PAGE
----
McIntosh v. Landrum, Ky COA, Child Support, Child Care Costs, Attorney Fees

McIntosh v.
Landrum

NO.
2012-CA-000161-ME

Published:  Opinion Affirming

County:     Kenton

Father appeals order of Kenton Circuit
Court requiring him to pay, as part of his child support, amounts for respite
care and work-related childcare, as well as part of Mother’s attorney fees and
court costs.

The parties were married in 1994 and
divorced in 2007.  They have two
children, one of whom requires extra care because of autism.  At the time of the divorce, Father lived in
Cincinnati and Mother lived in Ft. Mitchell, Kentucky.  In January, 2011, Father took a job in Abu
Dhabi, United Arab Emirates earning approximately $32,000 a month.  Mother also went to work earning $46,000 a
year.

Mother filed a motion in March, 2011
because Father was unable to exercise parenting time after his move to Abu
Dhabi.  She asked that Father be required
to pay for a sitter to give her time off from caring for the children.  She also requested that he share work-related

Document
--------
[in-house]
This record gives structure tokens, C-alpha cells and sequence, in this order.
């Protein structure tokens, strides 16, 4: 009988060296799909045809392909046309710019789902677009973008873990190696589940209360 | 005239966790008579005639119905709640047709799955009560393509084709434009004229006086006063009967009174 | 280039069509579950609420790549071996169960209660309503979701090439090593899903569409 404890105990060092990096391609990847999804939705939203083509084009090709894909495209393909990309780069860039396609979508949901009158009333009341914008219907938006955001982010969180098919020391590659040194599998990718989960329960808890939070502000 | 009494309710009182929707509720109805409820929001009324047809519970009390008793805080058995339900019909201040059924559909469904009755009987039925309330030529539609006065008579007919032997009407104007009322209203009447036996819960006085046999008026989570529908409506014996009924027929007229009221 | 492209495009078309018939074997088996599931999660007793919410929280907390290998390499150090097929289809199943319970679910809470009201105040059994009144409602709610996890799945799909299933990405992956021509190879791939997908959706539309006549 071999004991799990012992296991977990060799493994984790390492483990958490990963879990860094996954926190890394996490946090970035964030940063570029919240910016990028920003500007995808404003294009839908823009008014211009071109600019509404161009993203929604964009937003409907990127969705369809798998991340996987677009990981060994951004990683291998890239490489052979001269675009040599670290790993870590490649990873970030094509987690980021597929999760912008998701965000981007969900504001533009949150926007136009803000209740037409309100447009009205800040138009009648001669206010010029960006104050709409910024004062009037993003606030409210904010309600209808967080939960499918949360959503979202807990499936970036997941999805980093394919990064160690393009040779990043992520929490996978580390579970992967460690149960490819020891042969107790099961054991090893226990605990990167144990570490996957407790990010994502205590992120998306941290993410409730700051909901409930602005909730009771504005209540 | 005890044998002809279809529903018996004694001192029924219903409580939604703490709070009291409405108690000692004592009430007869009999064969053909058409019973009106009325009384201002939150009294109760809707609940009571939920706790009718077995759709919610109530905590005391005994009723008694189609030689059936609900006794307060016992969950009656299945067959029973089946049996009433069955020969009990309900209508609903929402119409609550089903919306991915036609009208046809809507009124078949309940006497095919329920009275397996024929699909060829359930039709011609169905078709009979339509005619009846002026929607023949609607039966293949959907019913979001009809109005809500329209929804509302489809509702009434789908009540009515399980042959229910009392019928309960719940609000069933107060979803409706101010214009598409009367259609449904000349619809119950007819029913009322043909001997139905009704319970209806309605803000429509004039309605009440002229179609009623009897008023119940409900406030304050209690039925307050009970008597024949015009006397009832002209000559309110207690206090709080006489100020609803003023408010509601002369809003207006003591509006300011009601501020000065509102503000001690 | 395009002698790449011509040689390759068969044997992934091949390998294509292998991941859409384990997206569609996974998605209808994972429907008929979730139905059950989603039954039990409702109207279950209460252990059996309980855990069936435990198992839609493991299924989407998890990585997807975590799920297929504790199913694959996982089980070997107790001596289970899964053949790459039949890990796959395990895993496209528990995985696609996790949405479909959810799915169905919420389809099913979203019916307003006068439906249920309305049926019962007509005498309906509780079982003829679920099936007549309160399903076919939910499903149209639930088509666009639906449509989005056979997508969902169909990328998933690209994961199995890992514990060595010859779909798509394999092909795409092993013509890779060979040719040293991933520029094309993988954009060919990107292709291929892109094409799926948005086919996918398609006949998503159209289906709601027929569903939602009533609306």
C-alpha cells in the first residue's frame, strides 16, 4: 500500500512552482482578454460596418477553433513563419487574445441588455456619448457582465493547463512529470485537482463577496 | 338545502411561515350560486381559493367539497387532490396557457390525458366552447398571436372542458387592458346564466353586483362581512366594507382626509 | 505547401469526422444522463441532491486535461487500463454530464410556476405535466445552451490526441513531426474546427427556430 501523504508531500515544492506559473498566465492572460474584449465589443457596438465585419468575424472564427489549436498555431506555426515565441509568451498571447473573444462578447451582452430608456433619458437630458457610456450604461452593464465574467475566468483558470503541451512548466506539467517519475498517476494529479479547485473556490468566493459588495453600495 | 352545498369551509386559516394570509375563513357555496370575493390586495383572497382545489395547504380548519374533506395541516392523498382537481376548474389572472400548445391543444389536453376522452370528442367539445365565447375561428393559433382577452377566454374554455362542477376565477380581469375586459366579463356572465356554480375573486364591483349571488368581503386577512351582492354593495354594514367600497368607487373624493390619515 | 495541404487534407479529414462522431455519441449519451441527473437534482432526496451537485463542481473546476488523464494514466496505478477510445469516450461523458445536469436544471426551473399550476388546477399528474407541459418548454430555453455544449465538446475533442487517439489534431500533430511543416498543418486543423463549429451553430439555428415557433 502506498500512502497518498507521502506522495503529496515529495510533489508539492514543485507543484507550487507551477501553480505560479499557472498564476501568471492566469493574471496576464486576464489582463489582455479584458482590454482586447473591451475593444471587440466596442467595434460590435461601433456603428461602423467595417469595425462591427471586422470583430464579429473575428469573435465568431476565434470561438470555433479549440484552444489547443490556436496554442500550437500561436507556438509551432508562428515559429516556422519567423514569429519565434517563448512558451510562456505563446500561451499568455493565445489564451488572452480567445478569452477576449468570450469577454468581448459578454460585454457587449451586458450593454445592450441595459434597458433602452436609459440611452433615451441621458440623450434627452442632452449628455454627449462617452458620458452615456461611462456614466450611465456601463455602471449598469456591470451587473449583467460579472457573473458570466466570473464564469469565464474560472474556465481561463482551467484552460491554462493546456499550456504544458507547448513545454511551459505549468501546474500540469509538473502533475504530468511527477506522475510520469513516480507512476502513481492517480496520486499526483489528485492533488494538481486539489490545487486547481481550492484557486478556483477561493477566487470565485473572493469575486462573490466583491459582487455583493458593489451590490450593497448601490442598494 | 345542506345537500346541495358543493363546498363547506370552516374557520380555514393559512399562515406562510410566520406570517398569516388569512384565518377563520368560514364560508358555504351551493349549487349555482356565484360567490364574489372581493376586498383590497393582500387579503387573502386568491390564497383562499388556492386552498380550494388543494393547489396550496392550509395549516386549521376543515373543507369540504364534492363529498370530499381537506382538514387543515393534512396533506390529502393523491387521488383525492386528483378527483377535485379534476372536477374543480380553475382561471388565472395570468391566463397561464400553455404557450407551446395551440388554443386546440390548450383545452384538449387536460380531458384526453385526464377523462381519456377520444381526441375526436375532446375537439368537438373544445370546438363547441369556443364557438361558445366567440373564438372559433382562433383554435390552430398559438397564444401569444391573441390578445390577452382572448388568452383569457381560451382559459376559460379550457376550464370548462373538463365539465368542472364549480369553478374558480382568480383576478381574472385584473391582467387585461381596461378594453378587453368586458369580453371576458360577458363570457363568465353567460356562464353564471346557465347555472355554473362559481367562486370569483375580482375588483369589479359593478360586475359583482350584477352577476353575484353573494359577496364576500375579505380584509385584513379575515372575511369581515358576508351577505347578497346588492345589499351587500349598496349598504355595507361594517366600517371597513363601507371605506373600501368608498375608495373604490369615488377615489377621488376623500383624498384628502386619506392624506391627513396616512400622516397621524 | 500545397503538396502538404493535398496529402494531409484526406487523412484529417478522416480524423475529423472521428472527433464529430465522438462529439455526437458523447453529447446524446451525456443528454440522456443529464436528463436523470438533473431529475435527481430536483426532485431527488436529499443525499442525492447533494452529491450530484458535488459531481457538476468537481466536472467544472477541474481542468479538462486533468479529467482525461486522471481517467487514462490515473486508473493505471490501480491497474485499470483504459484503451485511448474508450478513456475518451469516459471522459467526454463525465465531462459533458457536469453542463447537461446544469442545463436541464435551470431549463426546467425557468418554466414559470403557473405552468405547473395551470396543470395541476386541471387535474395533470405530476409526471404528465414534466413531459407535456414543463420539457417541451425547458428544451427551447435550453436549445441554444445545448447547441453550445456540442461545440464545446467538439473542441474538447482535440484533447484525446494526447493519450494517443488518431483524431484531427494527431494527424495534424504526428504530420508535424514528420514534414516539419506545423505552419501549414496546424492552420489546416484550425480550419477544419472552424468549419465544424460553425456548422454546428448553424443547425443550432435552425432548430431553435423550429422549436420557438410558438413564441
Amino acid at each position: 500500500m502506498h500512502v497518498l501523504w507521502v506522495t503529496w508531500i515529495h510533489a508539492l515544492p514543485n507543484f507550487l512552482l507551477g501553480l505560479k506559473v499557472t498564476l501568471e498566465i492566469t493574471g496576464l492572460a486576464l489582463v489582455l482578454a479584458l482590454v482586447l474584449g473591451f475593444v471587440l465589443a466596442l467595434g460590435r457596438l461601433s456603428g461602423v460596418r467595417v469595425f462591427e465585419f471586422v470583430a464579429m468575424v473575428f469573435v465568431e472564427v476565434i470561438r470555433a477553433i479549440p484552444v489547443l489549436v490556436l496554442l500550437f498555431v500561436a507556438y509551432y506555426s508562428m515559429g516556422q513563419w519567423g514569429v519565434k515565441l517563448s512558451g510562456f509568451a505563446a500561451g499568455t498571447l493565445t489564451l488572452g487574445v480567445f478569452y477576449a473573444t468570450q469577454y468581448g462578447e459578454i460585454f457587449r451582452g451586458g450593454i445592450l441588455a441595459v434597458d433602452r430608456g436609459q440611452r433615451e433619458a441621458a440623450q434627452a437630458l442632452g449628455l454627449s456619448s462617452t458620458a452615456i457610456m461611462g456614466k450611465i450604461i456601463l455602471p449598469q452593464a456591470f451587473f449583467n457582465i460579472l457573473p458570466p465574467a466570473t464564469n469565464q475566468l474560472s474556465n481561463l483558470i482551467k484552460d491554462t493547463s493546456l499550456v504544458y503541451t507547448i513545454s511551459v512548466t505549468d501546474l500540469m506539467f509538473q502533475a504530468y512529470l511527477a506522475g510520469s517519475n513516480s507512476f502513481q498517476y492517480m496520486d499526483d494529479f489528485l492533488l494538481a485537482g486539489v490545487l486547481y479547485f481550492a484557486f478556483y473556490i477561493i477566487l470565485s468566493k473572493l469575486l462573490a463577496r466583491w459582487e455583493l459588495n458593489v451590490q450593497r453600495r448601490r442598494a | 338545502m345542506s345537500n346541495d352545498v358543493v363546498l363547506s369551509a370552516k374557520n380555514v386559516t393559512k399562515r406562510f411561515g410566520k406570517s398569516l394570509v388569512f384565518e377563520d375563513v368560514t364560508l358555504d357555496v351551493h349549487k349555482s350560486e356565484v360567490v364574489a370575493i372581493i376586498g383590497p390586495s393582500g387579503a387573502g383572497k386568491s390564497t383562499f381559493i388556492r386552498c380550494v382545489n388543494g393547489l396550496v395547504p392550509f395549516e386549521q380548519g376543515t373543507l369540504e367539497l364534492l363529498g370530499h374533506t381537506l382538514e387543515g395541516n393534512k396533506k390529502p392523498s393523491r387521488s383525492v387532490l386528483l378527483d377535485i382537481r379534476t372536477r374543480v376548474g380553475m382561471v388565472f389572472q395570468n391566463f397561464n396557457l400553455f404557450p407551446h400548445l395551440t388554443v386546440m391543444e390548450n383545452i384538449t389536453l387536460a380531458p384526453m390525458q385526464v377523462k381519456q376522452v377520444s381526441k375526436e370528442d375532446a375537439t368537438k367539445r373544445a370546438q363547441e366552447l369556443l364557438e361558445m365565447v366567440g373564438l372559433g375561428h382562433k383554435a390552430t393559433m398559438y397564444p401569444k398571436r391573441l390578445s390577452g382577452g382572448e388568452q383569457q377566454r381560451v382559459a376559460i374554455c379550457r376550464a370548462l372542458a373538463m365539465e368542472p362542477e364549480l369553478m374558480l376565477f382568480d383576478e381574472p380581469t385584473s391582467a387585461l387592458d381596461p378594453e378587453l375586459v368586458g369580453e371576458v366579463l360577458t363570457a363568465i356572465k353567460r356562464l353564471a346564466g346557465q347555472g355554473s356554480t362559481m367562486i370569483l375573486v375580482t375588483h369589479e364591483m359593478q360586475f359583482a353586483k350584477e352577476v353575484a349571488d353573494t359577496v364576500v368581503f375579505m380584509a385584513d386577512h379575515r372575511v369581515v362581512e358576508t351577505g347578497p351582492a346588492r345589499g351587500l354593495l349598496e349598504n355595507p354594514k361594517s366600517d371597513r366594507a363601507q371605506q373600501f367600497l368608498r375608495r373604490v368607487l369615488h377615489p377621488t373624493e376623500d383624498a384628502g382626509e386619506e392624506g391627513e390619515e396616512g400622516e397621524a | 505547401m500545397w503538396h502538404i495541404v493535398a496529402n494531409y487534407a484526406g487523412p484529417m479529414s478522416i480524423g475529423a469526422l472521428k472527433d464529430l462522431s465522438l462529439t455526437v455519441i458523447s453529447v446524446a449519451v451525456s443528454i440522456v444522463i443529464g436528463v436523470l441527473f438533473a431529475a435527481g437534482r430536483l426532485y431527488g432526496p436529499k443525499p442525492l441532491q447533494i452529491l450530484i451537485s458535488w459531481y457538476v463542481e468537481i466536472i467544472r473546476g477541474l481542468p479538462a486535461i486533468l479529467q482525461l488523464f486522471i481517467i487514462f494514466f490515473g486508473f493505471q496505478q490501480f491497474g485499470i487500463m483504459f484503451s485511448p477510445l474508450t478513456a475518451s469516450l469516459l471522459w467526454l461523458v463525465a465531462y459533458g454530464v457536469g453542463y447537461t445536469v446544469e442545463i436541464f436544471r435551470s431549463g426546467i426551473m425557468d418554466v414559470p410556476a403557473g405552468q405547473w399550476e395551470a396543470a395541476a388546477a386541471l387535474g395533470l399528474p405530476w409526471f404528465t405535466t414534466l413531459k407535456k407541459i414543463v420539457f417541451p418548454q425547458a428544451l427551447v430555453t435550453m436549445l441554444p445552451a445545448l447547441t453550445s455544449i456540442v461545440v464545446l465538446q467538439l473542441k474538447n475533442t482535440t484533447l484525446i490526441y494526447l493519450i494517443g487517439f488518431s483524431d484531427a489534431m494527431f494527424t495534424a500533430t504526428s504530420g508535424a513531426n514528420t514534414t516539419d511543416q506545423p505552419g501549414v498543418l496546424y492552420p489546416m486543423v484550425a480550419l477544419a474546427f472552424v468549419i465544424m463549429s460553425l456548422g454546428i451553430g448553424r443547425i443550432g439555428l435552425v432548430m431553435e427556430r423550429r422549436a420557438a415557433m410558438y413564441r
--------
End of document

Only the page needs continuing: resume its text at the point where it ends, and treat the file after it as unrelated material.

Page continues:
childcare costs and her attorney fees. 
Even after Father’s subsequent move to Texas, he was unable to exercise
parenting time on a regular basis.

The trial court ordered Father to pay
100% of any childcare costs incurred when he did not exercise his parenting
time, which was designated as respite care. 
Father was also ordered to pay work-related childcare expenses and to
pay $3500.00 of Mother’s attorney fees. 
After Father’s motion to alter, amend, or vacate was denied, this appeal
followed.

Father first argued that respite care is
not authorized under Kentucky law.  The
Court of Appeals disagreed, finding that the award of respite care was similar
to work-related childcare, and was not an increase in Father’s general child
support obligation.  This expense was
specifically and adequately justified by the trial court.

Father further argued that the trial
court erred when it awarded Mother work-related childcare expenses.  He claimed that even if she incurred the
expenses, they were only temporary. 
Again, the Court of Appeals disagreed, holding that Mother had only to
prove that there had been a change of circumstances requiring the payment of
work-related childcare expenses.  Father
had to pay his share of those expenses, whether or not they were temporary.

The Court of Appeals found no abuse of
discretion in the award of $3500 in attorney fees.  Father earned $450,000 in Abu Dhabi and about
$250,000 after his move to Texas.  Mother
only earned $46,000 per year. Because of the disparity in the parties’ incomes,
the award of attorney fees was not an abuse of discretion.

Digested by
Sandra G. Ragland, Diana L. Skaggs + Associates.